Python is a perfect language for creating simple PoC projects. We will not talk about the full list of Python’s advantages, but the most amazing one is that Python is cross platform. This feature is quite useful for building embedded system applications. No need to wait until a compiler builds binaries, no need to deploy applications to the board. And the same code runs on a PC desktop as well as on Linux-based boards like Raspberry Pi.
However, this approach has its limits. It cannot be used for some hardware-related projects, e.g. a PC desktop doesn’t have an SPI. And obviously ARM-based boards are slower than a PC. So in some cases an algorithm perfectly running on a desktop experiences a lack of performance on an embedded system.
Performance was critical in one of our latest projects (watch Amazon Alexa Virtual Device demo here). We used a Dragonboard 410c as one of target platforms. We were pleasantly surprised with the board’s performance. Even without instrumental benchmarking we felt a significant boost in OS packages installations, application launch, and overall performance compared to Raspberry Pi 3. Let's have a look at board specs:
Raspberry Pi 3
BCM2837, Quad-core ARM®A53(v8) 1.2GHz
Snapdragon 410E, Quad-core ARM®A53(v8) 1.2GHz
Looks quite equal and it doesn't explain the superior performance of DragonBoard. So we performed a benchmark test to analyze if it's really faster.
We decided to measure Python 3’s performance on these boards as the most interesting version for us. We used Python Performance Benchmark Suite (https://pyperformance.readthedocs.io/) that claims that it focuses on real-world benchmarks rather than synthetic benchmarks using whole applications where possible.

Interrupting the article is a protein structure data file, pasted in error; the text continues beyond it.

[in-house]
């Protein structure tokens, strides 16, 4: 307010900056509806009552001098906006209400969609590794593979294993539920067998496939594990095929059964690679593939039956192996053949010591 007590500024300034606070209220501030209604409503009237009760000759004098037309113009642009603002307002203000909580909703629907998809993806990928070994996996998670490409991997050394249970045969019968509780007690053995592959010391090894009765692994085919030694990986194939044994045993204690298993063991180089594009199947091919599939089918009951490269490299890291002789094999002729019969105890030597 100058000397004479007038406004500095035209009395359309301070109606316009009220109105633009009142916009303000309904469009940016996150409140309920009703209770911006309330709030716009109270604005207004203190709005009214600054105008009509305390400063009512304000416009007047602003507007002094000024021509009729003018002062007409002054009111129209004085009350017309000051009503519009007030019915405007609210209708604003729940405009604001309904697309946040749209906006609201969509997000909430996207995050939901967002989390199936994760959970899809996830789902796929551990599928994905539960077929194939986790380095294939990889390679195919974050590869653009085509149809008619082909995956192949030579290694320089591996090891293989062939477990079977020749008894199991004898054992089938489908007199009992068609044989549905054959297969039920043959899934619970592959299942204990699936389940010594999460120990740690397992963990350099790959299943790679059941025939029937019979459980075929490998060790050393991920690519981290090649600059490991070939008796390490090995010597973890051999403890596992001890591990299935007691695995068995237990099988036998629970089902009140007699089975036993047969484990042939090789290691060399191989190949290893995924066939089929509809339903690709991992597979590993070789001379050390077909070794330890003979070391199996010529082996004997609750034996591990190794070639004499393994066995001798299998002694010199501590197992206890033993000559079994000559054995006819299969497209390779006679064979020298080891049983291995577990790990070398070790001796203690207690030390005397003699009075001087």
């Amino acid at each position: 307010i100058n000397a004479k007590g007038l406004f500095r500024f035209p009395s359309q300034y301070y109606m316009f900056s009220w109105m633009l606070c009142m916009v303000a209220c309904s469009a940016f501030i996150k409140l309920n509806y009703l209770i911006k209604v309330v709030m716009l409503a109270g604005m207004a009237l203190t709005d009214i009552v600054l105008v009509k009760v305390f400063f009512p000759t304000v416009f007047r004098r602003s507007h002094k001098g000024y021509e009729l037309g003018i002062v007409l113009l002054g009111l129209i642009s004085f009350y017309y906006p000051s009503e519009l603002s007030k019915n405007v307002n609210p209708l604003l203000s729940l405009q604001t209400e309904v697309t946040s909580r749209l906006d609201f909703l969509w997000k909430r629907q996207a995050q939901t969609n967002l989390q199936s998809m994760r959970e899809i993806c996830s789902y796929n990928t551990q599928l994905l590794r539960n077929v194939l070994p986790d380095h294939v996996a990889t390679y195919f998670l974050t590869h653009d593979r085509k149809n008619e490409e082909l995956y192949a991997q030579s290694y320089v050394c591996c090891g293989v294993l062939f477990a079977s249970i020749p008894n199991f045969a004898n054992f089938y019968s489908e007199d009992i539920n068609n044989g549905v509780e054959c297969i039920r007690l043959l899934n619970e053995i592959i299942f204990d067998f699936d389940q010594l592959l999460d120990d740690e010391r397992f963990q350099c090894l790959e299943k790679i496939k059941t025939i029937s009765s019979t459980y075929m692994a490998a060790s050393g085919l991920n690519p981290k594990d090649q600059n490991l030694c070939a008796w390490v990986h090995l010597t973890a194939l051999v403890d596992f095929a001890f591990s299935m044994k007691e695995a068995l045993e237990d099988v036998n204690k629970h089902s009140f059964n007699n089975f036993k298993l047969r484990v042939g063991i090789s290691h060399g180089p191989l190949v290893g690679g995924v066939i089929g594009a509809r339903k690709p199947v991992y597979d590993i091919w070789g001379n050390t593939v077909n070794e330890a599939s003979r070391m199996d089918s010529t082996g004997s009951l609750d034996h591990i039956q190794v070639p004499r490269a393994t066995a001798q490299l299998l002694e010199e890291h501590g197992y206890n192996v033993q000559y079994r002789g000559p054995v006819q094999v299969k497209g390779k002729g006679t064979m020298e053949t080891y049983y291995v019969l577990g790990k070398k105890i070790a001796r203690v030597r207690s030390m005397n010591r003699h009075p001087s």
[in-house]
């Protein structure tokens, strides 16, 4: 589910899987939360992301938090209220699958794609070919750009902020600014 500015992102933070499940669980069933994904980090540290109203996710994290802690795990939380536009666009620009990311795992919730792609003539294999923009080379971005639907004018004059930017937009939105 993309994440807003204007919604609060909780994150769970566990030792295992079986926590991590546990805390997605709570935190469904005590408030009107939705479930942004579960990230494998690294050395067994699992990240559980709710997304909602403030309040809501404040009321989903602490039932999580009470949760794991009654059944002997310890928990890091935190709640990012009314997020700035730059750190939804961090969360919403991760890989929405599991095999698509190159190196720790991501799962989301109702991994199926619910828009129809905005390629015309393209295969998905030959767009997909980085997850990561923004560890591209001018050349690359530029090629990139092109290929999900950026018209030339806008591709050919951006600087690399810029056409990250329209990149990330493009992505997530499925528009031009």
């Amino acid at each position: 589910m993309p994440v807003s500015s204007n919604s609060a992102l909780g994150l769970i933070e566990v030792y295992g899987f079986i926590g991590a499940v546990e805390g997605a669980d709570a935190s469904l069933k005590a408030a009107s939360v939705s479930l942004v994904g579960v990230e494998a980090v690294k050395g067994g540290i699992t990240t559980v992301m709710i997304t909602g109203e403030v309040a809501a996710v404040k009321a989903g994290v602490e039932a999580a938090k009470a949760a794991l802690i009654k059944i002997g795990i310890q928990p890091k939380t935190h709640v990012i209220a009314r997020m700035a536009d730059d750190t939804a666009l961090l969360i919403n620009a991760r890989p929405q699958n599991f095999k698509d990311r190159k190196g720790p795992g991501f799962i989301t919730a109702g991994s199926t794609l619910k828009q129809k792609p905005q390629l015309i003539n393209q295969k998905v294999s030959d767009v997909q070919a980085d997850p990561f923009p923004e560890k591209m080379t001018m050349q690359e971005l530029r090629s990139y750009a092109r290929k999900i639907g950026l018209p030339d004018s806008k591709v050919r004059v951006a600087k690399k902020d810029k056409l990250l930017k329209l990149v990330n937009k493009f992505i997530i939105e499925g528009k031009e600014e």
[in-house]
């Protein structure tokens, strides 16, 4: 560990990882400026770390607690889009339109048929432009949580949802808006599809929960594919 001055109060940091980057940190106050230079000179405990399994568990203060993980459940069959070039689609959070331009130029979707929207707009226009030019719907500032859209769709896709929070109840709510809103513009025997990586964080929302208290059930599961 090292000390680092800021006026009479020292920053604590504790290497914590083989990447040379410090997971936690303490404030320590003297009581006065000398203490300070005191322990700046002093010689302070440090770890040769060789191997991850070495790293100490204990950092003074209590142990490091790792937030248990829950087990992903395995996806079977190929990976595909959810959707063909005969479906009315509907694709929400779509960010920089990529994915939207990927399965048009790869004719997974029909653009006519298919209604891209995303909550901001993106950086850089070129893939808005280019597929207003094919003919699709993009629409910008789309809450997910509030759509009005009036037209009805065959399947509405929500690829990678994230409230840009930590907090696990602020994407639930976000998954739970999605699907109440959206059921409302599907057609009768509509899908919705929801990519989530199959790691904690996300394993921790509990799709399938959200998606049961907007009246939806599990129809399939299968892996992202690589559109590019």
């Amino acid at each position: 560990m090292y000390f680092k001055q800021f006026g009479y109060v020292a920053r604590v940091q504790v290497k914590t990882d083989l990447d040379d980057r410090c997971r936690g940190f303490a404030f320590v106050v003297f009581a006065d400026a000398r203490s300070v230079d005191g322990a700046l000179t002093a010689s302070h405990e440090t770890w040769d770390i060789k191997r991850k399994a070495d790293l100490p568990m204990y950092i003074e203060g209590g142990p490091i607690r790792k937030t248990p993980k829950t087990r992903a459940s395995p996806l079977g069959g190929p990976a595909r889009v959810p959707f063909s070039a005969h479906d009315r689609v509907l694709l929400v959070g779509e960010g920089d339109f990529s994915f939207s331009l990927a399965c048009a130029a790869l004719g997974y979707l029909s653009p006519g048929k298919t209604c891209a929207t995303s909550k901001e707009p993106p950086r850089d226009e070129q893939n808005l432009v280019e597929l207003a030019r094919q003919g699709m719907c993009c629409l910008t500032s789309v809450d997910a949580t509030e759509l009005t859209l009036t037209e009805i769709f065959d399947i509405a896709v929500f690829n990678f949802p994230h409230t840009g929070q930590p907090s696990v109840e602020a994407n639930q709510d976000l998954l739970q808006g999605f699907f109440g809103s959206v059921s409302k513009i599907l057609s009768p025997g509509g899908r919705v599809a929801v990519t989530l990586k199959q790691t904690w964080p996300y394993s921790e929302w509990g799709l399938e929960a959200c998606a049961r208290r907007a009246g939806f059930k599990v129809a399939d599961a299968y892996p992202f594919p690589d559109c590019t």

We used our favourite OS for embedded platforms Ubuntu Core 16 (https://ubuntu.com/core). This operating system is consistent and provides transactional updates. And most importantly, it supports both boards for our benchmark testing. We installed Ubuntu Core on an SD card and used the 'classic' environment to perform the test.
We used this tricky command just to allow the test to run in the background without an active ssh connection since it takes time and to avoid any issues due to a lost ssh connection (the test would also be stopped).
The results are visualized in the graph below:
The results are really surprising. DragonBoard is almost twice as fast as faster than Raspberry Pi 3! Now we understand why we felt that performance boost. Of course the Raspberry Pi 3 official kernel uses the armhf (v7) architecture, which is 32 bits, while DragonBoard 410c has the amr64(v8) kernel with 64 bits. Since Python uses 64 bit arithmetics a lot, probably it explains the difference.
And just to confirm this result with the native code, let’s run the 'sysbench' test, too. Sysbench has a few tests that we would like to run: cpu, memory, threads, mutex. These tests are more synthetic, but let's compare the calculation power of the boards anyway. The results are:
cpu sysbench --test=cpu run
memory sysbench --test=memory --memory-total-size=2G run
threads sysbench --test=threads run
mutex sysbench --test=mutex run
The CPU benchmark is 25 times faster. That is because the CPU test uses explicit 64 bit integers. And that is a scenario where a 64- bit OS has a really big advantage. Other tests are approximately twice as fast, which is quite similar to pybenchmark. Even though the threads test should not be affected by the 64 -bit core.
Of course, there are always opportunities to develop your project using C or even pure Assembler and get better performance. But usually the development time is more expensive than the price of the board. It’s simply cheaper and more , effective, and more productive to use tools like Python that help to develop a better quality product and deliver it to market faster. The performance decrease caused by Python can be easily overcome by a more powerful board. We really hope that the Raspberry Pi official image will have a 64- bit OS. But for now DragonBoard 410c is a perfect choice for a Python application development.